Whether you’re a brand-new or seasoned pet owner, you have likely heard your veterinarian talk about the importance of spaying or neutering your pet. You may think this elective surgery doesn’t apply to your pet, perhaps because they are kept strictly indoors so they won’t have the opportunity to mingle with members of the opposite sex and procreate. It’s certainly true, there are millions of perfectly healthy dogs and cats in our country that have to be euthanized each year just because of overpopulation issues. However, while controlling and reducing the overpopulation of dogs and cats in our country is a key benefit of spaying and neutering, there are many more. We encourage you to take a moment to learn about and consider these other benefits, so that you can better understand why spaying or neutering your pet is truly the best thing you can do for them.
Benefits of Spaying and Neutering
Following are just some of the benefits of spaying or neutering your pet at an early age:
- Spayed cats and dogs tend to live longer and healthier lives, because spaying helps to prevent uterine infections and breast tumors.
- Spayed cats and dogs won’t go into heat during breeding season, which means they won’t yowl or urinate more frequently in a bid to attract a mate.
- Neutered cats and dogs tend not to have testicular cancer and prostate problems.
- Neutered cats and dogs are less likely to wander away from home in their search for a potential mate, which means they are less likely to become injured in traffic or in fights with other animals.
- Neutered cats and dogs are often better behaved than unneutered cats and dogs, as they won’t obsessively mark their territory with strong-odored urine and are less likely to be aggressive. Neutered dogs are less likely to mount other dogs, people or objects than unneutered dogs.
- The time and money spent having your pet spayed or neutered is far less than the time and money spent caring for a litter of babies.
Contrary to what may have been heard, spaying or neutering your pet does not cause them to become overweight. A proper diet and exercise regimen can help to prevent unhealthy weight gain.
Spaying or neutering is not a guaranteed solution to behavioral problems, though there is a good chance that undesirable behaviors won’t develop and become habit if the pet has been spayed or neutered at an early age. This is because spaying or neutering can help reduce the production of the hormones that often contribute largely to behavioral problems.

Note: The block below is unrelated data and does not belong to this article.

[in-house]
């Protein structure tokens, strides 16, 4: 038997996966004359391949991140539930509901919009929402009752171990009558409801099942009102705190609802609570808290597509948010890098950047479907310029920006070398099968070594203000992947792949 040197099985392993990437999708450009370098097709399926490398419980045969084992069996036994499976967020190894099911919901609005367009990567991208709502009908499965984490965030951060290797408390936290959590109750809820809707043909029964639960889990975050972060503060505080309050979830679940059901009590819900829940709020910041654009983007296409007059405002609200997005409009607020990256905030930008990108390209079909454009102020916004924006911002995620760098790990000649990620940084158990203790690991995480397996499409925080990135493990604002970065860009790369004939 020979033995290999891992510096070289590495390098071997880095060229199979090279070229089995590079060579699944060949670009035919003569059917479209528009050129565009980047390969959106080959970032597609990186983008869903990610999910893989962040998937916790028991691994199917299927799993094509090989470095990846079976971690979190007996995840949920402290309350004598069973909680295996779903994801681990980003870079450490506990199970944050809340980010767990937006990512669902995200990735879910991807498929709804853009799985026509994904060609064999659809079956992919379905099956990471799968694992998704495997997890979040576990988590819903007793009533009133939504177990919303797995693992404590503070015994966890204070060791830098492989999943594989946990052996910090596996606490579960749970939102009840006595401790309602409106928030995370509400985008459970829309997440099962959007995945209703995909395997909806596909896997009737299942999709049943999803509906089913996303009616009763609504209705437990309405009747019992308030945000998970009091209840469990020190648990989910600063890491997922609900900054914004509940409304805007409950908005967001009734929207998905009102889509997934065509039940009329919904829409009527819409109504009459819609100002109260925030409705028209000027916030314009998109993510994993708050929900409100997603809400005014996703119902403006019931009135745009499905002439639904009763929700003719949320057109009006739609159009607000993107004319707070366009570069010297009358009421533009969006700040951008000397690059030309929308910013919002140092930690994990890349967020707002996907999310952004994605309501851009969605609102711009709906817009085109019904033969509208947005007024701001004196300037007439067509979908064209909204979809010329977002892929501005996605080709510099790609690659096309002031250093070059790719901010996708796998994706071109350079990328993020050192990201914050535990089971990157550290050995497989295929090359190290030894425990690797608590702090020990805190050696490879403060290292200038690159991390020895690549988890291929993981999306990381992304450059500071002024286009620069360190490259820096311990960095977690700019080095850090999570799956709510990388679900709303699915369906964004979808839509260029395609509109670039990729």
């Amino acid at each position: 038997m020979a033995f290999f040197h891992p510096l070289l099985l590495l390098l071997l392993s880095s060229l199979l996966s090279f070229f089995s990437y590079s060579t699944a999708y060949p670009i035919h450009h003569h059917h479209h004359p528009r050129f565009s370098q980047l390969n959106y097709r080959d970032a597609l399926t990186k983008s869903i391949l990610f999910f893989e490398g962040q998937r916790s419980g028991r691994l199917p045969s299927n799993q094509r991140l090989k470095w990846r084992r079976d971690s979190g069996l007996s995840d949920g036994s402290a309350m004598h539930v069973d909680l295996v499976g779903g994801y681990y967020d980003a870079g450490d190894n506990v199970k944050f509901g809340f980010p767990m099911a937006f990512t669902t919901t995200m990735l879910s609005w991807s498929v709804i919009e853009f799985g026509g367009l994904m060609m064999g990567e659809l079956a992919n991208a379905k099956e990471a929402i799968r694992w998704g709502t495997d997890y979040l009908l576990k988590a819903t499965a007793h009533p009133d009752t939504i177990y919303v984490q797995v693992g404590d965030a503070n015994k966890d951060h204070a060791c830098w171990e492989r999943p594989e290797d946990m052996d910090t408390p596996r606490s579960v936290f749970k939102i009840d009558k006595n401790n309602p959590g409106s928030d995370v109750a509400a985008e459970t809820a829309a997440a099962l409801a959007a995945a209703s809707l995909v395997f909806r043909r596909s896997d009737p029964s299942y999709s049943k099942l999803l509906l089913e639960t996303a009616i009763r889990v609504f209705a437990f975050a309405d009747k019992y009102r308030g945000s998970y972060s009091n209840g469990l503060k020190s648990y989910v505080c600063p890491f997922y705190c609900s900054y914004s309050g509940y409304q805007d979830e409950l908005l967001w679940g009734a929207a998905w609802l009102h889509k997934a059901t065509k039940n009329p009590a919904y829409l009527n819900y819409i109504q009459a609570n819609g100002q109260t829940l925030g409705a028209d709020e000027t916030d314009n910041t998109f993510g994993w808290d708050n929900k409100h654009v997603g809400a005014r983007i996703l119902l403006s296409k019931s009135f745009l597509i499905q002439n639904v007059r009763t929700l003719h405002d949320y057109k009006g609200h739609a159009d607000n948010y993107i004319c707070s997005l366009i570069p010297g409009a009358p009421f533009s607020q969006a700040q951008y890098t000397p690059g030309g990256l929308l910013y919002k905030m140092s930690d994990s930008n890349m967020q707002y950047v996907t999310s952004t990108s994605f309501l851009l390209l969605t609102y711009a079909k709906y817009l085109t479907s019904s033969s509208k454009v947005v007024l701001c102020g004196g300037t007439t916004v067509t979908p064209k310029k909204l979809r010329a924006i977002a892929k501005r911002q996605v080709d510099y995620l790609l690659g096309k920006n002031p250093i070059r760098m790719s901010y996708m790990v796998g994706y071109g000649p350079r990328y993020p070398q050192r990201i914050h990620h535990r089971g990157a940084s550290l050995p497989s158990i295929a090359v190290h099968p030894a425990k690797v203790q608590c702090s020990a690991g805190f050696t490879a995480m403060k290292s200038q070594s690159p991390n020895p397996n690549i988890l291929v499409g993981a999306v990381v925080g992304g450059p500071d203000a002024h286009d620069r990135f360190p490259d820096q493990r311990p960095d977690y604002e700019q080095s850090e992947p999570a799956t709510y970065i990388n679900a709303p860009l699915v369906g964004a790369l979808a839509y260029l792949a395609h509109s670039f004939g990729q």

What to Expect
It is recommended that dogs are spayed or neutered when they are six to nine months old, although successful neuter surgeries can sometimes be performed on puppies as young as eight weeks old. It is recommended that cats are spayed or neutered when they are eight weeks to five months old.
When you schedule your pet’s spay or neuter surgery, you will be given pre-surgical advice, including whether to withhold food and water. Your pet will be anesthetized during the surgery for their safety and comfort, and will recover from this anesthesia shortly after the surgery has been completed. Most pets are well enough to return home the same day.
You will receive post-surgical advice that will help you to properly care for your pet following their spay or neuter surgery. Some of this advice may include:
- Provide your pet with a quiet, safe place to recover, indoors and away from other pets.
- Restrict your pet’s physical activities following surgery, preventing them from running or jumping for as long as the veterinarian recommends.
- Use an Elizabethan collar if necessary to prevent your pet from licking or biting at the incision site or sutures.
- Refrain from bathing your pet for at least ten days following surgery.
- Check the incision site every day to ensure it is healing well.
- Contact the veterinarian if you notice redness, swelling or discharge at the incision site, or if your pet is lethargic, uninterested in food, vomiting or has diarrhea.
For more information about spays and neuters or to schedule your pet’s appointment, contact La Crosse.